HUDSON – The concept of race wasn't established sociologically until the 18th century — but it has become a way to judge, condemn and dismiss people based on the color of their skin, rather than the content of their character.

“Race is a myth,” New York Times bestsellling author James Robenalt told a packed house at the Hudson Library and Historical Society Aug. 27. “There is no science for it. The label is used to define and separate people.”

Robenalt’s new novel, “Ballots and Bullets: Black Power Politics and Urban Guerrilla Warfare in 1968 Cleveland,” looks at just this topic during civil rights uprisings in Cleveland in the 1960s, a uniquely important city to the civil rights movement, Robenalt says.

In “Ballots and Bullets,” Robenalt examines the roots of a single seminal event, a July 23, 1968, shoot-out between black nationalists and Cleveland police that left six dead and 15 wounded, as well as the trials and political aftershocks.

“Understanding what happened and its implications is not only an important story for Cleveland but for the nation,” Robenalt said.

Robenalt said he saw similarities between the 1968 shoot-out and the 2016 sniper shooting of five Dallas police officers.

“Why are we still here 50 years later?” Robenalt asked.

Dr. Martin Luther King Jr., a Christian who preached peaceful integration, was counterbalanced by Malcolm X, a Muslim who practiced armed self-defense.

The Birmingham Church bombing in 1963, which killed four young girls, made many in the civil rights movement question the likelihood of meaningful change through non-violence.

In Africa and Asia, countries which had been British and Dutch colonies, people were claiming their independence through nationalism. Malcolm X, assassinated Feb. 21, 1965, argued that blacks in the U.S. suffered a similar colonization — and for that reason needed to take a more aggressive tack.

“Even though the Voting Rights of [August] 1965 had been passed, whites didn't understand the overcrowding in ghettos and the abuse by police that caused the urban riots,” Robenalt said.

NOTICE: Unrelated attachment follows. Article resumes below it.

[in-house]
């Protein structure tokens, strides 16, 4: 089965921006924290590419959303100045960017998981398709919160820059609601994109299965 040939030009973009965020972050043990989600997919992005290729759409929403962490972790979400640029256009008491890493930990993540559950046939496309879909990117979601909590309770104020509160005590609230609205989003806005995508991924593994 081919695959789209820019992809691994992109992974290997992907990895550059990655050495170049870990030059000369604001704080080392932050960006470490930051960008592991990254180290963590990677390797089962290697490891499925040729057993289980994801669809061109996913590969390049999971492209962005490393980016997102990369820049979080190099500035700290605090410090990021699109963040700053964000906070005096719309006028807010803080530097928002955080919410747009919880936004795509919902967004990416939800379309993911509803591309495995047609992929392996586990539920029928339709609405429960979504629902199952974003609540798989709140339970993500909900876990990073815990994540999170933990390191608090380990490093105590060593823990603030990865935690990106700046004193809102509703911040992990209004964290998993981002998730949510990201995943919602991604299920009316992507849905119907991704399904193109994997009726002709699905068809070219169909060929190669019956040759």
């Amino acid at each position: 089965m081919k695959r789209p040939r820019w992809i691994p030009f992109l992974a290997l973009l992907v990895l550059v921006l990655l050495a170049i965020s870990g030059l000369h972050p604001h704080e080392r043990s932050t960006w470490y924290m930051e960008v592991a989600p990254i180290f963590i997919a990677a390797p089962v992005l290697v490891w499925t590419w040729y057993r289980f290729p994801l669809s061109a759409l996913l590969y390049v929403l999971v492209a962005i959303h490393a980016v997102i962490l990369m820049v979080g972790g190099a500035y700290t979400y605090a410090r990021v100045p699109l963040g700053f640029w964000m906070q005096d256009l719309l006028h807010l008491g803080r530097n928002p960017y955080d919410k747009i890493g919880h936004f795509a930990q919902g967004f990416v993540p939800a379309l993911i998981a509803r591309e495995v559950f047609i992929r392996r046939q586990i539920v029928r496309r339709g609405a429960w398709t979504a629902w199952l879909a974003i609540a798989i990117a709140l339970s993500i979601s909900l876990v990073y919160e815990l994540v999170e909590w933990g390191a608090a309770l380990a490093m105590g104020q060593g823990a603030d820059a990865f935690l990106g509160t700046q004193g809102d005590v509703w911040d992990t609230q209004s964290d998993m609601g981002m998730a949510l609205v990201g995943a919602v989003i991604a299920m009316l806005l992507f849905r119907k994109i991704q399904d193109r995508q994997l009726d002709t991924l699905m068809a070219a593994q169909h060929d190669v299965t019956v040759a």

The Kerner Commission Report in February 1968 found that the ghettos were created through racism, which also happens to be the primary cause of riots, Robenalt said.

“The concept was so incendiary, President Lyndon B. Johnson wouldn't touch it,” he said.

In Cleveland, blacks could only move into black neighborhoods — so instead of integrating schools, neighborhoods needed to be integrated as well, Robenalt said. Hough and Glenville were two of the overcrowded black neighborhoods in East Cleveland in the 1960s, with 70,000 people crowded into tenements, compared to about 17,000 in each community today.

“There were riots everywhere,” he said.

Cleveland was also important for its restraint in the face of tragedy in the civil rights era.

When Martin Luther King Jr. was killed April 4, 1968, many major cities saw rioting, looting and fires — except Cleveland, because of a black mayor, Carl Stokes, who walked the streets to calm people, Robenalt said.

With the passing of King came passage of the Civil Rights Act April 11, 1968.

“We need to change our perception [of race] and put money behind the problem [of poverty],” he said.

Robenalt argues that a lack of commitment to fight the war on poverty and the need to change everyone's perspective about race are two reasons for strife between black communities and police today.

“Genetics has shown all humans are closely related,” Robenalt said. “All people today are Africans.”

Robenalt is also the bestselling author of “January 1973: Watergate, Roe v. Wade, Vietnam, and the Month that Changed America Forever,” “The Harding Affair” and “Linking Rings.”

Robenalt is a partner in the firm, Thompson Hine LLP. He is a member of the Advisory Board for the U.S. District Court, the Northern District of Ohio and an instructor at the National Institute of Trial Advocacy.

Information on more author and other programs can be found online at

Reporter Laura Freeman can be reached at 330-541-9434 or